"Excuse me, sirrah." He gave me an affronted look but stopped to listen. "Might you direct us to the nearest Tesla Conveyor?"
"Yeah, sure buddy. It's about two streets over next to the Whatthefuckareyoutalkingabout building." He smiled broadly and saluted us with his middle finger.
Our efforts to find the Tesla Conveyor of which he spoke were fruitless, but we did manage to locate a primitive wheeled vehicle that Carlyle was able to rig for flight. The simpletons on the streets below seemed amazed as we burst into the sky on a phosphorescent stream of neutrinos.
"We have him." Carlyle was watching the University's testing center through the custom-made optics of his magnefioscope. "You and Cecilia keep the neutrinomat prepped for departure; the rest of us will go in and make sure the job is done right."
They slunk out of the neutrinomat's doors without another word. They were armed with a variety of weapons constructed with materials at hand. Carlyle carried a sonic pincer, Roger a typhoon gun, Henrietta was armed with a nerve cudgel, and the rest all carried a variety of basic truncheons. They were kitted out in full commando gear, right down to the overly small black knit caps they wore on their heads. I was not quite sure what the caps were for but Roger had assured everyone that they were necessary after he looted them from a cappery in Leeds.
I watched them move across the blighted hills surrounding the University until I felt Cecilia's breath hot on my cheek. She was crouched by the window next to me, but her face was turned towards me rather than towards the window.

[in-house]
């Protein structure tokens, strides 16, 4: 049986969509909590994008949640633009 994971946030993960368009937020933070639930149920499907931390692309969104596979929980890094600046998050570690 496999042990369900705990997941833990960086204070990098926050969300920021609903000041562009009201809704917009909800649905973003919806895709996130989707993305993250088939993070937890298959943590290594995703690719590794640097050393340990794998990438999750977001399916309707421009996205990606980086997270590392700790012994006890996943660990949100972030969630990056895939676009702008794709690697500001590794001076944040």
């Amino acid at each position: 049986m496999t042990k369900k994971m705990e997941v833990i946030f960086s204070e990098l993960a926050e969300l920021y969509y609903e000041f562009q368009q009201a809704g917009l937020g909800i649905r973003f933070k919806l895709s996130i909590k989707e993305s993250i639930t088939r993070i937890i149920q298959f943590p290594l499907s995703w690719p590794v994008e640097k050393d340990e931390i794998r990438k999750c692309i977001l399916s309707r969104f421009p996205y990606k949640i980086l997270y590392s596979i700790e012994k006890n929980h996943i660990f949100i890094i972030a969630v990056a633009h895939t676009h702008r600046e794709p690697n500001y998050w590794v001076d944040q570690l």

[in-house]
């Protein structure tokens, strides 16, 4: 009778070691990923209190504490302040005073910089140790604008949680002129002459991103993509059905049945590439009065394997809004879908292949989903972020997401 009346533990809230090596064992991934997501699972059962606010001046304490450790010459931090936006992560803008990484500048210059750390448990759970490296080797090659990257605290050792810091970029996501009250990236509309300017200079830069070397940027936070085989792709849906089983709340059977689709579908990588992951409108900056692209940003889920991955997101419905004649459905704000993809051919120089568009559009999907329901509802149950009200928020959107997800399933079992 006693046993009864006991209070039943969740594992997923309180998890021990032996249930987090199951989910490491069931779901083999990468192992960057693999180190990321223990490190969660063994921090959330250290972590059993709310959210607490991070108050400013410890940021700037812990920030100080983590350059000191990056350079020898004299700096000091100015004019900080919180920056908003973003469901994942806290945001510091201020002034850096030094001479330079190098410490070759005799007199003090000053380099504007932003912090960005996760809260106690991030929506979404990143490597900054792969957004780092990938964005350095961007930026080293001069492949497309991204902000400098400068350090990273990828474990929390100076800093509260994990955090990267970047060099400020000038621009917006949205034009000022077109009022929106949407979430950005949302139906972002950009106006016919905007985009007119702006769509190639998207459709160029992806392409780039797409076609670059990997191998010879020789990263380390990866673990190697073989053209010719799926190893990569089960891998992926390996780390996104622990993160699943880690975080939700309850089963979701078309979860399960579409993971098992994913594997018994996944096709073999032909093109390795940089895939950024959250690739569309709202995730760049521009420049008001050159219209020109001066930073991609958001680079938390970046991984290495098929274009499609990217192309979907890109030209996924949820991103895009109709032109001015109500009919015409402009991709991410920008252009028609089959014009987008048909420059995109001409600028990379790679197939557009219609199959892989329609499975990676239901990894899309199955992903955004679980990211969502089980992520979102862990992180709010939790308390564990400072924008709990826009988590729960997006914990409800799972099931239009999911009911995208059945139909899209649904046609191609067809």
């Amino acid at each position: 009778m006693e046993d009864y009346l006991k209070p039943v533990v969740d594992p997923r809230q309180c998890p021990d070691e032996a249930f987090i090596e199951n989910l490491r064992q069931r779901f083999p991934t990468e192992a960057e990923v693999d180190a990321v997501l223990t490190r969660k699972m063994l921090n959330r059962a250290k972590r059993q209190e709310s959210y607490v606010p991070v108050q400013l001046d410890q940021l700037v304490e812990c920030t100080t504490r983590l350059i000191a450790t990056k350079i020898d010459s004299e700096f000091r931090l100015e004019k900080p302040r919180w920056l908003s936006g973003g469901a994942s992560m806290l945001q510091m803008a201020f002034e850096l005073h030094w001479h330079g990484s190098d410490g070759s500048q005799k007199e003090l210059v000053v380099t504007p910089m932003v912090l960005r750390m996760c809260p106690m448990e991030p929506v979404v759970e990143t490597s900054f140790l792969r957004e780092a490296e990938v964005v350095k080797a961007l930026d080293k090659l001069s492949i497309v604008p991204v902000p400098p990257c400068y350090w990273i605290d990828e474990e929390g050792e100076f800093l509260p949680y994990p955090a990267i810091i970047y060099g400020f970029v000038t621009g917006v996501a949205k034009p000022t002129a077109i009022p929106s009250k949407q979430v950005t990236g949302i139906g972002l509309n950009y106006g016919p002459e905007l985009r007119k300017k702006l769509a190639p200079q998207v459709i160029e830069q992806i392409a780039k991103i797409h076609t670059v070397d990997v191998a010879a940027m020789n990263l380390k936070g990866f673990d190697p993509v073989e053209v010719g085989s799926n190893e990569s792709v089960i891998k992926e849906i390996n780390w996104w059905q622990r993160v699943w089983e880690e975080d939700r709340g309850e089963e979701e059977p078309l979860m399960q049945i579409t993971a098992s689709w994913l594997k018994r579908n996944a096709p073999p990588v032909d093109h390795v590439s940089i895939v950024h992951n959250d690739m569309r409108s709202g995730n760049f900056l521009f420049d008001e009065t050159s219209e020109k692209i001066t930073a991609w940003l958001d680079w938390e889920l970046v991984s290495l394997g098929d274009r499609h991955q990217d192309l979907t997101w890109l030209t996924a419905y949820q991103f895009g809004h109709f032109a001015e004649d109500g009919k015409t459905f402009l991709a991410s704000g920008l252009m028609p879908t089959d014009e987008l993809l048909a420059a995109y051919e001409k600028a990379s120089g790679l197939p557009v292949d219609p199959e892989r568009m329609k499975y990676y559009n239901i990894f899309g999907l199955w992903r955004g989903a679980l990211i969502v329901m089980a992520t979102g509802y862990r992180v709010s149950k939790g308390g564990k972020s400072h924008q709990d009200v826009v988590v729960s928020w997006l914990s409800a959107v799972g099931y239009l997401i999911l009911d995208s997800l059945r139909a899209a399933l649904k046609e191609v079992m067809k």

"What is it?" I asked her, our faces only inches apart.
In answer she pressed her lips to mine and pushed me down to the floor of the neutrinomat. The sexual tension between us had been building over the weeks in the civil defense shelter beneath Los Angeles. That she chose that moment to finally break down the wall between us did not seem odd at the time. We writhed and rolled about on the floor of the van, our hands exploring one another and our bodies beginning the intimate dance. I shook with excitement as our passion reached its crescendo, unaware of the sound of the neutrinomat powering down to prevent a cascade overflow. Satiated, I held her naked body against mine and looked up at the ceiling. Just then, at the moment of my greatest satisfaction, the door to the neutrinomat was thrown open by Carlyle.
"He's got them! We've got to leave! He's a monster!" His eyes were wild with fear.
I sat up, my nudity forgotten, but Cecilia pulled me away from the driver's position with her limber arms. Carlyle gurgled behind me and I turned just in time to see him dragged down by a seething mass of metallic tentacles. Imperator Ali rose into view in the doorway, blood frothing at his lips.
"Imbeciles." He intoned, his voice a symphony of overlapping machine-generated sounds. "You thought to stop the Imperator?"
He flung Carlyle's lifeless body over the neutrinomat and advanced. I looked to Cecilia, who still pinned me down, and saw that her face was a cruel mask of glee.
"Feeling betrayed?" Ali hissed. "Your lover is just another of my servants. Designed to infiltrate and exploit, as she has so very well. Now, join us! Your brain will fit well into the cerebro chamber of a Wraith Hunter."
The pain lasted for longer than I could have anticipated. Now I serve the Imperator, my mind only rarely free to think about things other than hunting the packs of feeble humans who deny the will of Ali. I hold to the hope that some other splintered group of MENSA survivors might make the journey back in time and stop the Imperator. If they succeed, perhaps the headlines will reflect it. Or perhaps I am trapped forever in this hideous divergent time stream.
Mass Effect: Andromeda turns its nose up at the original trilogy's rigid morality. It boasts a more nuanced and intellectually compelling shades-of-grey approach in which a heart icon pops up when it's time to tell an alien to take their clothes off.
Please consider updating your plan to include Trickle Down Antibiotics, the Millennial Meltdown, and other new options.
The Something Awful front page news tackles anything both off and on the Internet. Mostly "on" though, as we're all incredible nerds.